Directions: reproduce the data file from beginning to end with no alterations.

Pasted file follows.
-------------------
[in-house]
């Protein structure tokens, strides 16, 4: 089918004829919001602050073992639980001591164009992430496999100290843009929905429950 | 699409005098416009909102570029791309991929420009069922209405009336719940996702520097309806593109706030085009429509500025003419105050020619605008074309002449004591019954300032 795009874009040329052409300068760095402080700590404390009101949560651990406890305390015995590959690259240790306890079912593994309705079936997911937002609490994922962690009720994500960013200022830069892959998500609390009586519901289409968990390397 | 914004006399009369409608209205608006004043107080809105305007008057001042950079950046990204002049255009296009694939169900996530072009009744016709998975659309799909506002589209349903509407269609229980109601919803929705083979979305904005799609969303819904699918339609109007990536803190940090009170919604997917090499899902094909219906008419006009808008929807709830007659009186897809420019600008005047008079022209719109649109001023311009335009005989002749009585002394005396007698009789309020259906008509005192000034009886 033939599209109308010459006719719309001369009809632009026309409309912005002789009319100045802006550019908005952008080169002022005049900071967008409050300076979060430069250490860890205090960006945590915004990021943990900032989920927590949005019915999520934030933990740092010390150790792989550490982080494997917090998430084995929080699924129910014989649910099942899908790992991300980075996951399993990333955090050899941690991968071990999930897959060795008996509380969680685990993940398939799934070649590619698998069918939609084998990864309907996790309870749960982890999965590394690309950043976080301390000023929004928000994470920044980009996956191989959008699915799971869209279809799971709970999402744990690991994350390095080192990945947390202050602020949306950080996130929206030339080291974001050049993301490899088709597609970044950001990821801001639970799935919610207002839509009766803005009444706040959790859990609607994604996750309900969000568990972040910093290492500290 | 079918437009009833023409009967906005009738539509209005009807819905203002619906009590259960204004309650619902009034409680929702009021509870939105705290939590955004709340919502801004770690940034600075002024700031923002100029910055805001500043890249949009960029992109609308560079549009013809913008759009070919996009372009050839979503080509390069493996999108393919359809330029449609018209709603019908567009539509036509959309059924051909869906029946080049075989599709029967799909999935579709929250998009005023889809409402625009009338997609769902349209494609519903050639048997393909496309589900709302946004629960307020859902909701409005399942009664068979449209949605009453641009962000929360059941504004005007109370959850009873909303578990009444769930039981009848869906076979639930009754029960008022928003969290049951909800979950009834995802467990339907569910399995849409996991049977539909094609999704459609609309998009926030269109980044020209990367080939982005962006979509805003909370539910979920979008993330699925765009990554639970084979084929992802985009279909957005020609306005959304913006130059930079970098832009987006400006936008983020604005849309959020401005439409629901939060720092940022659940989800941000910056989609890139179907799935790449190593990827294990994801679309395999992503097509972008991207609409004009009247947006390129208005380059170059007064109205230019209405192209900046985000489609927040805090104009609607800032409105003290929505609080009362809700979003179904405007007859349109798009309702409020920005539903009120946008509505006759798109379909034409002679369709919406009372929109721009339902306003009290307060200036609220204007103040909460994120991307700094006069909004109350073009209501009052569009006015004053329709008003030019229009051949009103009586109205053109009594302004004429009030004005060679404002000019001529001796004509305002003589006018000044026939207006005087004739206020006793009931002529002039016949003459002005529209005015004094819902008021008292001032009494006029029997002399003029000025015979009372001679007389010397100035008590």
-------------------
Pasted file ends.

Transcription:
[in-house]
């Protein structure tokens, strides 16, 4: 089918004829919001602050073992639980001591164009992430496999100290843009929905429950 | 699409005098416009909102570029791309991929420009069922209405009336719940996702520097309806593109706030085009429509500025003419105050020619605008074309002449004591019954300032 795009874009040329052409300068760095402080700590404390009101949560651990406890305390015995590959690259240790306890079912593994309705079936997911937002609490994922962690009720994500960013200022830069892959998500609390009586519901289409968990390397 | 914004006399009369409608209205608006004043107080809105305007008057001042950079950046990204002049255009296009694939169900996530072009009744016709998975659309799909506002589209349903509407269609229980109601919803929705083979979305904005799609969303819904699918339609109007990536803190940090009170919604997917090499899902094909219906008419006009808008929807709830007659009186897809420019600008005047008079022209719109649109001023311009335009005989002749009585002394005396007698009789309020259906008509005192000034009886 033939599209109308010459006719719309001369009809632009026309409309912005002789009319100045802006550019908005952008080169002022005049900071967008409050300076979060430069250490860890205090960006945590915004990021943990900032989920927590949005019915999520934030933990740092010390150790792989550490982080494997917090998430084995929080699924129910014989649910099942899908790992991300980075996951399993990333955090050899941690991968071990999930897959060795008996509380969680685990993940398939799934070649590619698998069918939609084998990864309907996790309870749960982890999965590394690309950043976080301390000023929004928000994470920044980009996956191989959008699915799971869209279809799971709970999402744990690991994350390095080192990945947390202050602020949306950080996130929206030339080291974001050049993301490899088709597609970044950001990821801001639970799935919610207002839509009766803005009444706040959790859990609607994604996750309900969000568990972040910093290492500290 | 079918437009009833023409009967906005009738539509209005009807819905203002619906009590259960204004309650619902009034409680929702009021509870939105705290939590955004709340919502801004770690940034600075002024700031923002100029910055805001500043890249949009960029992109609308560079549009013809913008759009070919996009372009050839979503080509390069493996999108393919359809330029449609018209709603019908567009539509036509959309059924051909869906029946080049075989599709029967799909999935579709929250998009005023889809409402625009009338997609769902349209494609519903050639048997393909496309589900709302946004629960307020859902909701409005399942009664068979449209949605009453641009962000929360059941504004005007109370959850009873909303578990009444769930039981009848869906076979639930009754029960008022928003969290049951909800979950009834995802467990339907569910399995849409996991049977539909094609999704459609609309998009926030269109980044020209990367080939982005962006979509805003909370539910979920979008993330699925765009990554639970084979084929992802985009279909957005020609306005959304913006130059930079970098832009987006400006936008983020604005849309959020401005439409629901939060720092940022659940989800941000910056989609890139179907799935790449190593990827294990994801679309395999992503097509972008991207609409004009009247947006390129208005380059170059007064109205230019209405192209900046985000489609927040805090104009609607800032409105003290929505609080009362809700979003179904405007007859349109798009309702409020920005539903009120946008509505006759798109379909034409002679369709919406009372929109721009339902306003009290307060200036609220204007103040909460994120991307700094006069909004109350073009209501009052569009006015004053329709008003030019229009051949009103009586109205053109009594302004004429009030004005060679404002000019001529001796004509305002003589006018000044026939207006005087004739206020006793009931002529002039016949003459002005529209005015004094819902008021008292001032009494006029029997002399003029000025015979009372001679007389010397100035008590």